If you make the assumption that the holding costs for an owner (loan, property taxes, maintenance, HOA fees, etc) after the tax benefits are equal to the cost of renting the same property, then the return on the sale of a primary residence, including the $250K or $500K capital gains savings, makes residential real estate ownership highly lucrative.
And you get to sleep there.
And believe it or not, the best is yet to come!!
There really is a place called China & India & The Eastern Bloc and their annual GNP is not 3% (US) but closer to 10%.
[Editor's Note: we have to point out that at an average annual increase of 10%, a $100K property bought in 1970 would now be worth $3.1M, and a $500K property bought in 1995 would now be worth $1.4M. An average annual increase of 6.6% would make either of these properties worth about $1M today.]
Posted by: Frederick at August 4, 2006 11:44 PM
Studies I've seen suggest that the after-tax holding costs (interest, insurance, taxes, hoa fees) of SF apartments are almost twice the cost of renting. That matches my only experience.
Posted by: Amen Corner at August 5, 2006 8:44 AM
Oops "own" not "only".
Posted by: Amen Corner at August 5, 2006 8:45 AM
For those of us who can afford and are fortunate enough to buy a home, yay for us. But let's not bash those who rent. For some people who rent, it's an option -- they prefer to rent so they don't have to deal with the maintenance, taxes, etc. Also, some can't afford a downpayment/mortgage, so renting may be their only option, not that they are any less intelligent than the rest of us. At least they're trying to make an honest living and are not societal parasites leeching the Welfare system.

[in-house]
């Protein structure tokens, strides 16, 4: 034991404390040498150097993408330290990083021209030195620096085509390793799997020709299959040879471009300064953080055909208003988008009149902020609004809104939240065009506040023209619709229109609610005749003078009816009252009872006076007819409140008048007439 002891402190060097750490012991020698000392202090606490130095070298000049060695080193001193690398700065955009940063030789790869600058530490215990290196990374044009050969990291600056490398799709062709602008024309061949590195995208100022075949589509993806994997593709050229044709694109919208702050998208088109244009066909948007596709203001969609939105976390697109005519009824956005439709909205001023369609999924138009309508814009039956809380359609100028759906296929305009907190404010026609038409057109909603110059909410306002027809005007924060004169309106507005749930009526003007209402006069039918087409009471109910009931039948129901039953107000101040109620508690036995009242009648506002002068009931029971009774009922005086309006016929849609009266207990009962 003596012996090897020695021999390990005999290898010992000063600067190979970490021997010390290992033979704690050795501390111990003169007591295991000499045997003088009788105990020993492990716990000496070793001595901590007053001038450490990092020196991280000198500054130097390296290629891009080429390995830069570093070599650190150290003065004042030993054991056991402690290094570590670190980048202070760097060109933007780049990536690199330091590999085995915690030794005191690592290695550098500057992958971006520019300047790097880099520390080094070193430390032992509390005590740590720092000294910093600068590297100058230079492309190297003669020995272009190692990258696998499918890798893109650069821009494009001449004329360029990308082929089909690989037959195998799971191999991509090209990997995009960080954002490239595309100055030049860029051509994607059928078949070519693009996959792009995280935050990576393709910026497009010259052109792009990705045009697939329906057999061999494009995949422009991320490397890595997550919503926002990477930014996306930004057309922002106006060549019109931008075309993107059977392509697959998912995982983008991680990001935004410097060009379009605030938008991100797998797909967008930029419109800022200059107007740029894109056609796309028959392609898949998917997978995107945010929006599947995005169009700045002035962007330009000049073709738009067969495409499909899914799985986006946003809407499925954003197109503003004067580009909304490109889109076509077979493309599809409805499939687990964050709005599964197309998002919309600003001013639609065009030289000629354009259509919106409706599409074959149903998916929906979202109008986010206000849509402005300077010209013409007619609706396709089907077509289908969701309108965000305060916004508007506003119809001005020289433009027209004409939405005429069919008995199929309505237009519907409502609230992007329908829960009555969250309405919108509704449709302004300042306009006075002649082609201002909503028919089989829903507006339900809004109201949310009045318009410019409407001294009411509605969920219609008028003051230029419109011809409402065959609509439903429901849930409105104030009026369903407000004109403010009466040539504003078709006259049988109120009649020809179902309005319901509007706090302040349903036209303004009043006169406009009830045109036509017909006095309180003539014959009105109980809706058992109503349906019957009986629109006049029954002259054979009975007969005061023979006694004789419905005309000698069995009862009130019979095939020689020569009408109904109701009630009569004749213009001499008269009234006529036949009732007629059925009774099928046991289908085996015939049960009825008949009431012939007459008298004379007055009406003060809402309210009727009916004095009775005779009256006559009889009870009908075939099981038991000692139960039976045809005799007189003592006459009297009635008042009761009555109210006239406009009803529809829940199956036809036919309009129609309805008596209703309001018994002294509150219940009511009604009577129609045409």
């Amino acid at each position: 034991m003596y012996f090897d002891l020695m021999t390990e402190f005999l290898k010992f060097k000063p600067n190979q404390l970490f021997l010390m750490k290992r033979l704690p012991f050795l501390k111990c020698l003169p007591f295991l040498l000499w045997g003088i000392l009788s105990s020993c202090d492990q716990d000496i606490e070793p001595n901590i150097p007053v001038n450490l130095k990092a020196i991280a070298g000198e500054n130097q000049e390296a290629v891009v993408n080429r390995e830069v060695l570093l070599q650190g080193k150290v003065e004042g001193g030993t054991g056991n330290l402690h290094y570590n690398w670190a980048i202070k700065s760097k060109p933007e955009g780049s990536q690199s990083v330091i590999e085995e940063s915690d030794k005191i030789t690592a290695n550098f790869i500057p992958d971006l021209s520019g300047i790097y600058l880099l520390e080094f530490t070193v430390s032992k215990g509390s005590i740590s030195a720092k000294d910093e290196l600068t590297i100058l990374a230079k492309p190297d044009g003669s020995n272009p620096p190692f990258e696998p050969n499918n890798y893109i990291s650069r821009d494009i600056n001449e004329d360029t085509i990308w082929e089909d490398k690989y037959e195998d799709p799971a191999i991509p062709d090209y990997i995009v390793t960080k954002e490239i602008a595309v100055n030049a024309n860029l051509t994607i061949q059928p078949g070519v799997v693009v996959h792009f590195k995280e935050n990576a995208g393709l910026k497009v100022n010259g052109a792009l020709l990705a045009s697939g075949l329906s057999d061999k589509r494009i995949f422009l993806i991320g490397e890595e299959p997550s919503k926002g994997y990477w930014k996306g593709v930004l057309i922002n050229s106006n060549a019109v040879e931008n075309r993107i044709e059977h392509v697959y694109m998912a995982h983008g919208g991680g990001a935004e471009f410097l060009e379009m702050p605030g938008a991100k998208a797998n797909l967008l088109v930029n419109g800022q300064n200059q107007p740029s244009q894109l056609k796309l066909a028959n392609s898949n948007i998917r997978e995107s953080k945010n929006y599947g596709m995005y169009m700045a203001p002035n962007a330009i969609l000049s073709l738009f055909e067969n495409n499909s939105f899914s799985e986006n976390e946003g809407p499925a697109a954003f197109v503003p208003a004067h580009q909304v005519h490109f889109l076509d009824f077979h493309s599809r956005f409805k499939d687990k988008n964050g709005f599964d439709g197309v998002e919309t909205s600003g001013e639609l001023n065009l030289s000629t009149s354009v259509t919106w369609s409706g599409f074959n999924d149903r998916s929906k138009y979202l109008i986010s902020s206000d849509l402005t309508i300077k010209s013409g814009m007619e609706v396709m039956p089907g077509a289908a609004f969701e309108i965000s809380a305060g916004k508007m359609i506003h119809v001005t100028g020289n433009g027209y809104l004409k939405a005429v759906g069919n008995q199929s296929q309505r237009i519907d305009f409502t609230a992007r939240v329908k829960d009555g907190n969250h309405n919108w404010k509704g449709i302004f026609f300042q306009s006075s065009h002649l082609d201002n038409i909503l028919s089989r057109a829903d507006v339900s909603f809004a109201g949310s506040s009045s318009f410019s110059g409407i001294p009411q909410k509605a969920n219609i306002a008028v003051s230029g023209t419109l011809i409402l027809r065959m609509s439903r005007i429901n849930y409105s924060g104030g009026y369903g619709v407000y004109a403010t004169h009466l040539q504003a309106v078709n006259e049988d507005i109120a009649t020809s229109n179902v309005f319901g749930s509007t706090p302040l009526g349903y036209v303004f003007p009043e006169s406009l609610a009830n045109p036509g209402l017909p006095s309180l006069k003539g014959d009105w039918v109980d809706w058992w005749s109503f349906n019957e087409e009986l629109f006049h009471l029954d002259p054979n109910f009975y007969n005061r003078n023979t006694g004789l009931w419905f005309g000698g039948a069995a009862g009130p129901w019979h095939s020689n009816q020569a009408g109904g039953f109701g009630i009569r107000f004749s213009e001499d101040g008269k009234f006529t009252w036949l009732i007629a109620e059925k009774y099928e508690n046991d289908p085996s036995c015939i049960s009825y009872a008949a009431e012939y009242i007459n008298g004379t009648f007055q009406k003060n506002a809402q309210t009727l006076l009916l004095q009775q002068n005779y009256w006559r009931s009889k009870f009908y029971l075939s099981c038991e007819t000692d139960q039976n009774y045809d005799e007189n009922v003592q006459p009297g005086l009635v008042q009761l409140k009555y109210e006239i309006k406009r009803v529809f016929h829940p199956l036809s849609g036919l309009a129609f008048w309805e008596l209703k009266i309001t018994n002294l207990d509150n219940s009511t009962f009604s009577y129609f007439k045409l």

And one other thing: renters are bitter because rents, admittedly, are high nowadays, just as buyers are bitter about the high price tag of homes.
Posted by: Sexy & Sassy in SF at August 5, 2006 9:58 AM
Yeah, there's nothing "sexier" than a 40 year old who still rents or 'god forbid' lives with roomates. :-)
But seriously, it's more a lifestyle choice. Buying means putting roots down and "staying for awhile". So many people who can afford to buy are spending their money on that BMW and vacations to Thailand rather than a good downpayment.
Paul, avoid the TIC unless you can sleep knowing that your credit rating will change at the whim of your neighbors' financial stability. I contemplated going into a TIC with a gay couple (friends) a few years ago, and thank my lucky stars I backed off. They have since broken up, and it would have been a sorry mess.
Posted by: etslee at August 6, 2006 12:17 PM
I hear a lot of owners boast about their investments but if you actually do *all* the math, even on the figures they quote (owners always understate their cost and always overstate their worth), renting is a reasonable way to go. It's not like other asset classes haven't been growing as well.
Posted by: pwb at August 7, 2006 10:35 AM
Since this is the temporary free-for-all section of the site..why does etslee feel the need to identify his/her potential TIC mates as "gay"? Because they can't be relied upon to stay together long enough to get through the condo lottery? Try substituting "black" in that sentence and see what it sounds like.
In any case, the use of that one word makes Etslee seem to have a few issues with homophobia which I hope are due only to fast typing.
OK, back to ownership vs renting....
Posted by: whatphobia? at August 7, 2006 5:18 PM